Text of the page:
Speaking of Barrero, he’s been playing a lot of center field in the spring and actually looked solid. Reds fans complained about the move, citing the team’s poor track record of moving infielders to the outfield. However, this track record they speak of is literally just Nick Senzel, and I’m not going to buy that this experiment has failed before it’s even begun. Especially since it’s a last ditch effort to find playing time for a failed prospect. Which brings me to…

Nick Senzel. Oh boy. Senzel begins the season on the Injured List to the surprise of nobody. The former number two overall pick, Senzel was one of the league’s top prospects when he debuted to much fanfare in 2019. The buzz wore off quickly however, as his career has seemingly been plagued by one injury after another. 

When Nick has been healthy, he boasts a career wRC+ of just 74 and has been worth -0.6 wins according to Fangraphs. I thought he may have been a candidate to be non-tendered this offseason, but Senzel will be back for what surely is a make or break season in 2023.

The team’s biggest acquisition this offseason was Wil Myers. Another former top prospect, Myers won Rookie of the Year with Tampa Bay in 2013 and has since settled in as a slightly above average hitter who can show flashes of greatness. In the shortened 2020 season, he slugged .606 and earned MVP votes. He pairs his slightly above average bat with a well above average glove.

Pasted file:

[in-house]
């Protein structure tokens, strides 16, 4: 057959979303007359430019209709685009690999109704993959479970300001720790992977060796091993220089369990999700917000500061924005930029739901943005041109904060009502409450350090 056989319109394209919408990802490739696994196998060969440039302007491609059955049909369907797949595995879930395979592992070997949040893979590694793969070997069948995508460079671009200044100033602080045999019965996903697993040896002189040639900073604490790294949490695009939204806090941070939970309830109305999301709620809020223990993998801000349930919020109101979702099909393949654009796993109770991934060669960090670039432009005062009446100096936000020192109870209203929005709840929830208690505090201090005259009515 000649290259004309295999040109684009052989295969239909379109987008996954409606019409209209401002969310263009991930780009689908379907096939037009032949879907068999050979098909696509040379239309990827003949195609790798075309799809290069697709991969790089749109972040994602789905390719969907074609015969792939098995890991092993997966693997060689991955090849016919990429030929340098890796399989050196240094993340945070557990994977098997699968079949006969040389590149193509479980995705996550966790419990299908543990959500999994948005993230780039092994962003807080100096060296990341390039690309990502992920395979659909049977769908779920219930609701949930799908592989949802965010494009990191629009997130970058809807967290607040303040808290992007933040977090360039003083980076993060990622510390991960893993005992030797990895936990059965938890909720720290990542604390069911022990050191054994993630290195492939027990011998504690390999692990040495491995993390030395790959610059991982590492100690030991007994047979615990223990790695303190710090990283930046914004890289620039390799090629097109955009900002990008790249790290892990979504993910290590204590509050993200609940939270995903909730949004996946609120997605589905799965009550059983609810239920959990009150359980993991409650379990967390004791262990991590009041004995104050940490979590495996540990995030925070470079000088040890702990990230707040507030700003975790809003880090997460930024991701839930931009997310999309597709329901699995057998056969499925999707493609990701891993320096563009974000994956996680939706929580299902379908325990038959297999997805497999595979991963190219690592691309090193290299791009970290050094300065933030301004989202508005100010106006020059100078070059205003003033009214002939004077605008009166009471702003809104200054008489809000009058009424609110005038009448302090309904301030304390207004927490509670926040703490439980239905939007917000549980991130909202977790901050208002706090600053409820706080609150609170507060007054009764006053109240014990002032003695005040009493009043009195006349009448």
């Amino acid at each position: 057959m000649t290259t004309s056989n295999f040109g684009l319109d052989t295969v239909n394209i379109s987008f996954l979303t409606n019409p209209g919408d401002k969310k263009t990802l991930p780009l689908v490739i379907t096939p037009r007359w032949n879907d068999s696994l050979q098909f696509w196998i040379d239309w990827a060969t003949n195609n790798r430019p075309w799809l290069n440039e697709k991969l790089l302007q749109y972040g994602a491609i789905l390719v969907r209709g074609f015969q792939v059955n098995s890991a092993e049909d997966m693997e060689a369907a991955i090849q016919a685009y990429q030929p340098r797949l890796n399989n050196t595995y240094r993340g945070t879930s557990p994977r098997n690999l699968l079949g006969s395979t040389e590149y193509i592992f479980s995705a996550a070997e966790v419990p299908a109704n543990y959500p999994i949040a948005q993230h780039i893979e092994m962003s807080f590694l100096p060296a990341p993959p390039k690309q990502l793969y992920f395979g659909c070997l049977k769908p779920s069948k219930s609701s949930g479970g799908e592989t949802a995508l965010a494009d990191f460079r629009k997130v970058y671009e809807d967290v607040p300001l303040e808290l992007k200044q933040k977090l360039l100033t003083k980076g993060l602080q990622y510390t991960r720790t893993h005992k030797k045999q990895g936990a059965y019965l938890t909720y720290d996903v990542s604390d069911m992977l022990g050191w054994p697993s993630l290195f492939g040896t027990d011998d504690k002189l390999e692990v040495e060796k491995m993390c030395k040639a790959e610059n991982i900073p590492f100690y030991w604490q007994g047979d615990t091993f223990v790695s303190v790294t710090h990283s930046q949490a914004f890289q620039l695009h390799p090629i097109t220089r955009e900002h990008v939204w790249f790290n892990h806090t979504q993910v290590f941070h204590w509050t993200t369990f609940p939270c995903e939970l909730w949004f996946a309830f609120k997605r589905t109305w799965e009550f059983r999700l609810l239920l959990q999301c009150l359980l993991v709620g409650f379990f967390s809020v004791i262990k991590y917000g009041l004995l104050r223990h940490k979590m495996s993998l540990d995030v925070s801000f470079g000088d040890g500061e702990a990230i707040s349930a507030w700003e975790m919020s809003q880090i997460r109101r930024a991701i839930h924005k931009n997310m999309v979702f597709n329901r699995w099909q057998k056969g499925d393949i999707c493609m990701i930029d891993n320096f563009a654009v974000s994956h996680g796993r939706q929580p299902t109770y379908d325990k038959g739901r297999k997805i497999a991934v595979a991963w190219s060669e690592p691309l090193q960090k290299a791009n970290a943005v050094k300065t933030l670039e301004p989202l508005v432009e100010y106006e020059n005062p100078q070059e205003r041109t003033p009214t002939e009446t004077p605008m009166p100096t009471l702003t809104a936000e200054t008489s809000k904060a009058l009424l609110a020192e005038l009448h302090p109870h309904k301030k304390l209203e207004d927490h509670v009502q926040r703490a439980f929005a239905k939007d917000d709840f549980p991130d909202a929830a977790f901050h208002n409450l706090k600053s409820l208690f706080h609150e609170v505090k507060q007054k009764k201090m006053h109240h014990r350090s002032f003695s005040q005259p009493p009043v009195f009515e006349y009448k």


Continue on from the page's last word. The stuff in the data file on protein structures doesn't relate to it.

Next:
Over the past three seasons, he ranks ninth out of 47 qualified right fielders in Outs Above Average, just behind Jason Heyward. Old friend Nick Castellanos is a distant last. Expect Myers to get a lot of time at first base as well when Joey Votto is DHing. His strikeout rate has risen each of the past three years, but he has the pop to hit 20+ home runs at Great American Ballpark. That is, if he’s not gone by the trade deadline.